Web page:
The University of Waterloo is launching a student competition that seeks net-zero energy and carbon-neutral performance designs for a sustainable flight school of the future.  

Waterloo Institute for Sustainable Aeronautics (WISA) is partnering with the Waterloo Wellington Flight Centre (WWFC), Alsim Flight Training Solutions, and the Region of Waterloo International Airport to host the competition.  

The competition kicked off on January 17, 2022, with the winners set to receive $8,500 in total prize money. 

“There has been an international shortage of pilots, with Boeing projecting 612,000 new pilots will be needed between 2021 and 2040,” said Suzanne Kearns, director of WISA. “Flight training is an expensive endeavour for students and contributes to carbon and noise emissions.”

“Using innovative technologies such as electric aircraft, flight simulators, and virtual reality, it is feasible to reduce training costs and environmental impacts while simultaneously improving learning effectiveness,” Kearns said.

Student teams will prepare designs for the flight school buildings as well as operational considerations to optimize economic, social, and environmental sustainability, which will be reviewed by a team of judges made up of industry experts.  

“The competition promises to spark a holistic rethinking of the aviation training sector as hubs for green innovation,” said Bob Connors, general manager of WWFC. “We are seeking inspirational ideas, exciting designs, and new directions towards a more sustainable future for the air transport training sector.” 

There will be opportunities for the student teams to engage with the panel of experts and ask questions about their designs. The judges will choose the top three designs on May 27, 2022, while the final student presentations and winners’ announcements will be at the WISA Annual General Meeting on June 24, 2022.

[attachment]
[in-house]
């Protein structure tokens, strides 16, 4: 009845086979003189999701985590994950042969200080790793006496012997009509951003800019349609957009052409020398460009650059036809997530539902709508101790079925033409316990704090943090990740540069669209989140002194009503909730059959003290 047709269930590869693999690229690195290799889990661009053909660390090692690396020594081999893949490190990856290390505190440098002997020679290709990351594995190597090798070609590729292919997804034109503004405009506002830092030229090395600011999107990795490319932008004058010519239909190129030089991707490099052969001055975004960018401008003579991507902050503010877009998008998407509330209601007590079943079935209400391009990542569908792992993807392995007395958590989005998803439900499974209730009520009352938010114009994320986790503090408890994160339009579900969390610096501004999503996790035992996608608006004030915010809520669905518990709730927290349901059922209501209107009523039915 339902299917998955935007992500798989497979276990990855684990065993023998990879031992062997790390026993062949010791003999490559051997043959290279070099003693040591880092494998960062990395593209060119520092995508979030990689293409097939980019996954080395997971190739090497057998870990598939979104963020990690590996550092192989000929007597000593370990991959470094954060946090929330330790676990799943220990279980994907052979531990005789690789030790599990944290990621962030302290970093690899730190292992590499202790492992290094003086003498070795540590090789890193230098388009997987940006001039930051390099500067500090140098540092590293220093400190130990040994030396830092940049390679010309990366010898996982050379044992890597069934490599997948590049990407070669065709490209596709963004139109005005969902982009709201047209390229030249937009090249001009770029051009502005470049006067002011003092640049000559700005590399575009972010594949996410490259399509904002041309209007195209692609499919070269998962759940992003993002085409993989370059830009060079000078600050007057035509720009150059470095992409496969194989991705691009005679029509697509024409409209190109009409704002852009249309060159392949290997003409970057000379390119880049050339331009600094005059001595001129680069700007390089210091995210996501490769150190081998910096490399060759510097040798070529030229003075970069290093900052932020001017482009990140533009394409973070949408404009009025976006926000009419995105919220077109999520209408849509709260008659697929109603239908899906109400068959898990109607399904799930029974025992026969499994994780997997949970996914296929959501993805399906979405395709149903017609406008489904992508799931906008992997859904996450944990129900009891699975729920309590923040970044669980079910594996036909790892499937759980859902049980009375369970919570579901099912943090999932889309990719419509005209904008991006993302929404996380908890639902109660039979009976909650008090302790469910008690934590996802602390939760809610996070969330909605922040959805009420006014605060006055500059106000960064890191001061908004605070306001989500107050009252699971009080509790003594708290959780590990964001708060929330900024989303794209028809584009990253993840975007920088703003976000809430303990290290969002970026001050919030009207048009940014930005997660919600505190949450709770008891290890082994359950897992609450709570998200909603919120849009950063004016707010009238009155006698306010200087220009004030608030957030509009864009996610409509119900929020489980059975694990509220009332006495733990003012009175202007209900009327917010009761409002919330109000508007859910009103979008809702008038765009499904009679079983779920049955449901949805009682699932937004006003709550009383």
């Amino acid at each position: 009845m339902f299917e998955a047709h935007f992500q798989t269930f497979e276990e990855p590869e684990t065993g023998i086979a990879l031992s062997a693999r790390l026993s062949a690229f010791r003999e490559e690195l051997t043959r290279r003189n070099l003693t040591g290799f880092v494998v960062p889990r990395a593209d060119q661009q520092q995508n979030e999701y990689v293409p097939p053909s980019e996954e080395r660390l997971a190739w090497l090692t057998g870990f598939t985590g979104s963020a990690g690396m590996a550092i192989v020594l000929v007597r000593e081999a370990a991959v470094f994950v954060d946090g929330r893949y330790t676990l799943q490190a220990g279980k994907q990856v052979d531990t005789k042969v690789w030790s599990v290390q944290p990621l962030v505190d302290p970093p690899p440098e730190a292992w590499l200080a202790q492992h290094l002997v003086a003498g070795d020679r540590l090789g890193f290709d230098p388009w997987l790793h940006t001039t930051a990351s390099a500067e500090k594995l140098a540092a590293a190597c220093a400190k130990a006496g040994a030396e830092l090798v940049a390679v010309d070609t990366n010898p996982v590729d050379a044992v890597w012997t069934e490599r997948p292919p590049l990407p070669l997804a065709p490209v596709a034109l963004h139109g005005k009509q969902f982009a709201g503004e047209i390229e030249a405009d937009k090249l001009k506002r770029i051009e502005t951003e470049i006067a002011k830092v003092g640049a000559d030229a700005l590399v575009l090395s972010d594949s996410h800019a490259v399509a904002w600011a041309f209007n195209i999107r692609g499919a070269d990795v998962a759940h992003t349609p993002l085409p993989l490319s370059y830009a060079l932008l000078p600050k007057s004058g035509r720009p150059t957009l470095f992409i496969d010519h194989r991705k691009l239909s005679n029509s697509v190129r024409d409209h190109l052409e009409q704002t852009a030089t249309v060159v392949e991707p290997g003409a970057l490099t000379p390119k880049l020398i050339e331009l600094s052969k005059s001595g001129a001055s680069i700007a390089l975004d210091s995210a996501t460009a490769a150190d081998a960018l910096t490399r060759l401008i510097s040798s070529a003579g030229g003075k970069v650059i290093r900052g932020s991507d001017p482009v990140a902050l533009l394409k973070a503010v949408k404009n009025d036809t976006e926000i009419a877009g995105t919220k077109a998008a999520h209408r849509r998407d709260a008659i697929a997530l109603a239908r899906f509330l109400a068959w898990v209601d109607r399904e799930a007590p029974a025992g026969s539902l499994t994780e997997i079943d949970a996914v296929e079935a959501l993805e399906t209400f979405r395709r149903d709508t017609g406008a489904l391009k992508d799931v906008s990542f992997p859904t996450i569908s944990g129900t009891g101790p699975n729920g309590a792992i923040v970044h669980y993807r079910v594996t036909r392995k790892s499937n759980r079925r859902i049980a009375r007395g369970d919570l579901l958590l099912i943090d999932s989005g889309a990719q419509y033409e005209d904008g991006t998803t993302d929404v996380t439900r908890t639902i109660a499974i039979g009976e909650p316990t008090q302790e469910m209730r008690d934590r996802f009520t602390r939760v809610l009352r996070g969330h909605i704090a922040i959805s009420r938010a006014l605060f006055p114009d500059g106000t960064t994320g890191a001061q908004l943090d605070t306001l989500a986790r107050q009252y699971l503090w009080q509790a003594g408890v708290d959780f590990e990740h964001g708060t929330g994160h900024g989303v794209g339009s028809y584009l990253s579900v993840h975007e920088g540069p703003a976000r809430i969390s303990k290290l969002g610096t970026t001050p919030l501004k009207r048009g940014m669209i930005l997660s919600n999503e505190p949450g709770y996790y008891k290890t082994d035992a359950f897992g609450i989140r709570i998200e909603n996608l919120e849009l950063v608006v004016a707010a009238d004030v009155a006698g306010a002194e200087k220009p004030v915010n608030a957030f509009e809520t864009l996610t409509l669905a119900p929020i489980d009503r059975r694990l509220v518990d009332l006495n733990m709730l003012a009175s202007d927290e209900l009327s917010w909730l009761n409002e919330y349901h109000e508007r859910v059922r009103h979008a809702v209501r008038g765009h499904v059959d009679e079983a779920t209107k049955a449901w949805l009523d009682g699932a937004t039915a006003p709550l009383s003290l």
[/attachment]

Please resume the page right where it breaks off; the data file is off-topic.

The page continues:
The student teams are to submit their projects through WISA

Climate change threatens future Winter Olympics

A ski lift in winter.

This article originally appeared on Waterloo News.

Climate change will limit where the Winter Olympics can be held as winter changes across the Northern Hemisphere, according to a study by an international team of researchers led by the University of Waterloo.

The study, involving researchers from Canada, Austria and the United States, found that if global emissions of greenhouse gases are not dramatically reduced, only one of the 21 cities that have previously hosted the Winter Olympics would be able to reliably provide fair and safe conditions for the snow sports program of the Games by the end of this century. However, if the Paris Climate Agreement emission targets can be achieved, the number of climate-reliable host cities jumps to eight, with only six considered unreliable.

“The world of winter sport is changing as climate change accelerates, and the international athletes and coaches we surveyed are witnessing the impacts at competition and training locations, including the Olympics,” said Daniel Scott, a professor of Geography and Environmental Management at Waterloo.”

In conducting the study, the researchers reviewed historical climate data from the 1920s to the present day, and future climate change scenarios for the 2050s and 2080s.

They also surveyed international athletes and coaches and found that 89 per cent felt changing weather patterns are affecting competition conditions, and 94 per cent fear climate change will impact the future development of their sport.

“We wanted to understand from the athlete’s perspective what climate and snow conditions made competition fair and safe, and then determine which Olympic hosts could provide those conditions in the future,” added Natalie Knowles, a PhD student and former Canadian elite skier involved in the study.

Weather risk management is more and more important as the average February daytime temperature of host cities has steadily increased – from 0.4°C at the Games held in the 1920s to the 1950s, to 3.1°C at Games during the 1960s to 1990s, and 6.3°C in Games held in the twenty-first century (including the Beijing Games). Additional 21st-century warming of 2°C to 4.4°C is projected depending on our emission pathways.